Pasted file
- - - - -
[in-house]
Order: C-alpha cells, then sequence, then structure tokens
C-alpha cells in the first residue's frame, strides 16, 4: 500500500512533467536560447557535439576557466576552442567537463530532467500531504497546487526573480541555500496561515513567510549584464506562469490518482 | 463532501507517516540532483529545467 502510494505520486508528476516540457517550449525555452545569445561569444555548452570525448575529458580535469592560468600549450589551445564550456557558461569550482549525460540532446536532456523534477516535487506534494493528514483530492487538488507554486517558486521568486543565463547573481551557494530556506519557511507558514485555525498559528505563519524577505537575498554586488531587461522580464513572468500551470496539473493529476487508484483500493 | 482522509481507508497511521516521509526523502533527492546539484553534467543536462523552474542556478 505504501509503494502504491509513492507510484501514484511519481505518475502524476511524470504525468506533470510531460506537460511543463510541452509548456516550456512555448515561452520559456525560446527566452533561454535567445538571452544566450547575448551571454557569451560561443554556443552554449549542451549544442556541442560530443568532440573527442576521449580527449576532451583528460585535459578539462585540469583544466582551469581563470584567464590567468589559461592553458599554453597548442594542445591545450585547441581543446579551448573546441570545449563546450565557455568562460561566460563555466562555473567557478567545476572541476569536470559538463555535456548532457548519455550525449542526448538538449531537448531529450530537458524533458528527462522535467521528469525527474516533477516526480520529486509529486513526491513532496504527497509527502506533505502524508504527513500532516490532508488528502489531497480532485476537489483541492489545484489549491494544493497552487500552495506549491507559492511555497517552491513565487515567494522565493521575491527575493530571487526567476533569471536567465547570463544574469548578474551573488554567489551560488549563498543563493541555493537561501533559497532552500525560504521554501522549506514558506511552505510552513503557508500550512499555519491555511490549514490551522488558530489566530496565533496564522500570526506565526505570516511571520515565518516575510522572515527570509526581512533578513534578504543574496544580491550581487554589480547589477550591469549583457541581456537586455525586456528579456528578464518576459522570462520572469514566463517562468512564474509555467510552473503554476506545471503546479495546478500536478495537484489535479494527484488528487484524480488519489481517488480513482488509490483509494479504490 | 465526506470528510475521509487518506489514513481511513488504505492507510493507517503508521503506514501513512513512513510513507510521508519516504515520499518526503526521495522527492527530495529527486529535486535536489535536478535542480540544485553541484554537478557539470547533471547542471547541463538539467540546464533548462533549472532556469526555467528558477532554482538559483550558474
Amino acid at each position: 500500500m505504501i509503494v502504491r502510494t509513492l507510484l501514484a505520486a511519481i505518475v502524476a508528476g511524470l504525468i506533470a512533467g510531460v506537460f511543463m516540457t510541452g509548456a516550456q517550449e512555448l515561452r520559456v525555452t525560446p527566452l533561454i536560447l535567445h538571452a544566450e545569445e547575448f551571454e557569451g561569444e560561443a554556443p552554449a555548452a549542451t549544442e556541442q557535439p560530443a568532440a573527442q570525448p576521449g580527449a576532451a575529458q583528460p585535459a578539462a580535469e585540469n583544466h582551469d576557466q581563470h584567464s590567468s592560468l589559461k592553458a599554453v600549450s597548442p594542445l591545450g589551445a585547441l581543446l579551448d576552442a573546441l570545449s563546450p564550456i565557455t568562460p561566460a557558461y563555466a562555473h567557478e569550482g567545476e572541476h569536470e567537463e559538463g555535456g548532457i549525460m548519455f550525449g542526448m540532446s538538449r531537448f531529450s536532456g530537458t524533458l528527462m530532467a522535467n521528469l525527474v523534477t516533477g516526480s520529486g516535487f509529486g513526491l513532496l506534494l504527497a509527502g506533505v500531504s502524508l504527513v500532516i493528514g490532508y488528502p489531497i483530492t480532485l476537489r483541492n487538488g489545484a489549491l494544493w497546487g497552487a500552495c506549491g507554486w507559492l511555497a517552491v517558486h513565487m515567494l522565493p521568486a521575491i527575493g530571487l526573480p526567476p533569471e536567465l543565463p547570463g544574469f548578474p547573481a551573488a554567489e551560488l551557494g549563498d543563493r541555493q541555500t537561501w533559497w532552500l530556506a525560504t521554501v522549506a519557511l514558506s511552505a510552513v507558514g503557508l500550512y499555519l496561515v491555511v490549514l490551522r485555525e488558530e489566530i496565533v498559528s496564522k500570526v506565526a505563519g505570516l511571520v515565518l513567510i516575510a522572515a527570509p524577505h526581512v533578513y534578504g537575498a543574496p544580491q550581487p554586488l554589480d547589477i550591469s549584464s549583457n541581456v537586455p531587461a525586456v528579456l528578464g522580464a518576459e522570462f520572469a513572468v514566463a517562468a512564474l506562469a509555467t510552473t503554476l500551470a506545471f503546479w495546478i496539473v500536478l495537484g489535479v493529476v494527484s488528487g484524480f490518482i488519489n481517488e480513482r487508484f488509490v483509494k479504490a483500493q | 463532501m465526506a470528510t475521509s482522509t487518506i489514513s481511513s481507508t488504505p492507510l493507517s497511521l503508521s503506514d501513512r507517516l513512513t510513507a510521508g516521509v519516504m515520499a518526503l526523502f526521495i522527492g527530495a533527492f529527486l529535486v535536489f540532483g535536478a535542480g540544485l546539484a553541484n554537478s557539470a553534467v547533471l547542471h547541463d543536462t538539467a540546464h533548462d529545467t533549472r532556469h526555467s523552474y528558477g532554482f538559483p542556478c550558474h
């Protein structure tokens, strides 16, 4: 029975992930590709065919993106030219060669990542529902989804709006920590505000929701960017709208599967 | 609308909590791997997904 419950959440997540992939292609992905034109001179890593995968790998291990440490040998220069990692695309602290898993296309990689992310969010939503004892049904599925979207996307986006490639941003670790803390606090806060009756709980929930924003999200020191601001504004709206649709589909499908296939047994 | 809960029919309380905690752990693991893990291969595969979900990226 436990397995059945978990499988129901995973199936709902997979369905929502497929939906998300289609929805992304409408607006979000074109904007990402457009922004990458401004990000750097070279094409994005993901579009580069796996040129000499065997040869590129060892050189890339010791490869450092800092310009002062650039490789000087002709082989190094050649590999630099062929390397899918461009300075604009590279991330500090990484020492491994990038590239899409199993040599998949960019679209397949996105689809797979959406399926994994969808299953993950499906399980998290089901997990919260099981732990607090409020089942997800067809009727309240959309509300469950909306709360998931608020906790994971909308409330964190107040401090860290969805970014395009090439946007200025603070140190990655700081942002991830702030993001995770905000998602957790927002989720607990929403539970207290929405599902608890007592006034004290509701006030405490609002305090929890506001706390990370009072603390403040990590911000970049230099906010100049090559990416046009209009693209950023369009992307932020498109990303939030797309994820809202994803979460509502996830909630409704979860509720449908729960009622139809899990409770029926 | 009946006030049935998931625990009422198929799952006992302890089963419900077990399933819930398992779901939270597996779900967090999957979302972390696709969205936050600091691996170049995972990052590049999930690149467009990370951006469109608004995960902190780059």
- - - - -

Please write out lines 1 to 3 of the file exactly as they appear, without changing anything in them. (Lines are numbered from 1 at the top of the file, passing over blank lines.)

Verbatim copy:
[in-house]
Order: C-alpha cells, then sequence, then structure tokens
C-alpha cells in the first residue's frame, strides 16, 4: 500500500512533467536560447557535439576557466576552442567537463530532467500531504497546487526573480541555500496561515513567510549584464506562469490518482 | 463532501507517516540532483529545467 502510494505520486508528476516540457517550449525555452545569445561569444555548452570525448575529458580535469592560468600549450589551445564550456557558461569550482549525460540532446536532456523534477516535487506534494493528514483530492487538488507554486517558486521568486543565463547573481551557494530556506519557511507558514485555525498559528505563519524577505537575498554586488531587461522580464513572468500551470496539473493529476487508484483500493 | 482522509481507508497511521516521509526523502533527492546539484553534467543536462523552474542556478 505504501509503494502504491509513492507510484501514484511519481505518475502524476511524470504525468506533470510531460506537460511543463510541452509548456516550456512555448515561452520559456525560446527566452533561454535567445538571452544566450547575448551571454557569451560561443554556443552554449549542451549544442556541442560530443568532440573527442576521449580527449576532451583528460585535459578539462585540469583544466582551469581563470584567464590567468589559461592553458599554453597548442594542445591545450585547441581543446579551448573546441570545449563546450565557455568562460561566460563555466562555473567557478567545476572541476569536470559538463555535456548532457548519455550525449542526448538538449531537448531529450530537458524533458528527462522535467521528469525527474516533477516526480520529486509529486513526491513532496504527497509527502506533505502524508504527513500532516490532508488528502489531497480532485476537489483541492489545484489549491494544493497552487500552495506549491507559492511555497517552491513565487515567494522565493521575491527575493530571487526567476533569471536567465547570463544574469548578474551573488554567489551560488549563498543563493541555493537561501533559497532552500525560504521554501522549506514558506511552505510552513503557508500550512499555519491555511490549514490551522488558530489566530496565533496564522500570526506565526505570516511571520515565518516575510522572515527570509526581512533578513534578504543574496544580491550581487554589480547589477550591469549583457541581456537586455525586456528579456528578464518576459522570462520572469514566463517562468512564474509555467510552473503554476506545471503546479495546478500536478495537484489535479494527484488528487484524480488519489481517488480513482488509490483509494479504490 | 465526506470528510475521509487518506489514513481511513488504505492507510493507517503508521503506514501513512513512513510513507510521508519516504515520499518526503526521495522527492527530495529527486529535486535536489535536478535542480540544485553541484554537478557539470547533471547542471547541463538539467540546464533548462533549472532556469526555467528558477532554482538559483550558474